LynuxWorks files for an IPO
LynuxWorks files for its IPO. In what must have been a deliberate act of timing, LynuxWorks announced its initial public offering of stock just as LWN's Weekly Edition was about to go to "press." Thus, if this look at the offering seems more hurried than usual, it is...
The company's S-1 filing is even heftier than usual, weighing in at 2.7MB. We've plowed through it to get the highlights of this offering. As always, the IPO filing gives some interesting insights into what the company is up to.
LynuxWorks differs from many Linux companies in that it has been around and successful for a while - 12 years, in fact. The current name, however, has been in use for less than a year; they used to be called Lynx Real Time Systems (the original name, back in 1988, was Singh Lynx Corporation...). They have an impressive list of customers, including Boeing, Hewlett-Packard, Lucent Technologies, Marconi Communications, Motorola, NEC, United Defense and Xerox.
The company plans to raise $70 million in this offering. Unlike some other companies, they also have some reasonable revenues - $11 million in 1998, raising to $17 million for the year ending April 30, 2000. But, of course, they lose money - $8.6 million in that year ending in April. The loss figure grows tremendously (to $23.5 million) once you figure in the acquisition of Integrated Software and Devices (ISDCorp), which is still in the works. They have some $31 million in the bank. The company figures that the proceeds of the offering are enough to keep them going for 12 months - not all that long, really.
The core of the business plan remains LynxOS - the company's long-standing, proprietary, real-time system. LynxOS has been recast as a "Linux-compatible" product. LynuxWorks also offers BlueCat Linux under the usual sort of Linux licensing, but they don't expect to make much money that way. The real hope is to "substantially increase" sales of LynxOS and related services. Linux is the loss leader.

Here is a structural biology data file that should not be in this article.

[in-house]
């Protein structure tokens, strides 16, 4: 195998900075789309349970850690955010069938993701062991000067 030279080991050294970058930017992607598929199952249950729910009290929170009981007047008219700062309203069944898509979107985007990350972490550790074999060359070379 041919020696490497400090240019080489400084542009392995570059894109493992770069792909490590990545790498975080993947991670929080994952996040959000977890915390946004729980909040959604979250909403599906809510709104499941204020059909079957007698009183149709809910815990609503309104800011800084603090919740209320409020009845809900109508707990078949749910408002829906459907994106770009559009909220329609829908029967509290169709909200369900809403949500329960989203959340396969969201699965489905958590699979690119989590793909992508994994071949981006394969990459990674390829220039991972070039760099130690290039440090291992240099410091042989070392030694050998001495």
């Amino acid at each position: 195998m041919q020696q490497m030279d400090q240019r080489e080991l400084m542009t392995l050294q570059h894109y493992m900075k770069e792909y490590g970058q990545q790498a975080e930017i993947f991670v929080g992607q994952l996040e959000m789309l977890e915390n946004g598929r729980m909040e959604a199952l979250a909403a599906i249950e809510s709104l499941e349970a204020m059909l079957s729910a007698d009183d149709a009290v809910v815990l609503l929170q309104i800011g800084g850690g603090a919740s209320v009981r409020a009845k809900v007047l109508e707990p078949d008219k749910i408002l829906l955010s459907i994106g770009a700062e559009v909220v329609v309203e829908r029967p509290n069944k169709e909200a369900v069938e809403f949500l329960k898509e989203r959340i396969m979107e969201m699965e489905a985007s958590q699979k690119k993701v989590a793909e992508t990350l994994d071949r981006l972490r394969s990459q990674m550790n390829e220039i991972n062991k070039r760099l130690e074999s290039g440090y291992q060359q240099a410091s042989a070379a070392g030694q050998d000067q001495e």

The obligatory list of frightening risk factors is there; some highlights:
The company currently earns about 2/3 of its revenue from licensing fees, and 1/3 from services.
As mentioned above, LynxOS has a patented event handling mechanism. There are a couple of other patents of interest:
We have developed a patented technology that enables LynxOS to be configured to leave out portions of the operating system not required for a given application, thereby reducing the amount of memory used.
This sure sounds a lot like the loadable module scheme used by Linux, and many other systems as well.
You may be a LynxOS user without knowing it - the system is used in HP printers and Xerox copiers.
Size: the company has 202 employees. There's 72 in sales and marketing, 45 in research and development, 58 in customer support and other services, and 27 general and administrative.
The leader of the company is Inder Singh, a well known real time figure. He was the founder of Excelan as well. Mr. Singh has borrowed a substantial amount of money from the company over the years - his indebtedness is over $1 million. That money was evidently used to buy stock in the company.
The current ownership of the company (big stockholders) is:
It is, of course, a tough time to be in the equity markets. LynuxWorks may
need a bit of luck to get this offering out the door; clearly they must
feel optimistic about the prospects, or they would not have filed. Perhaps
the Linux IPO market will start to open up again.
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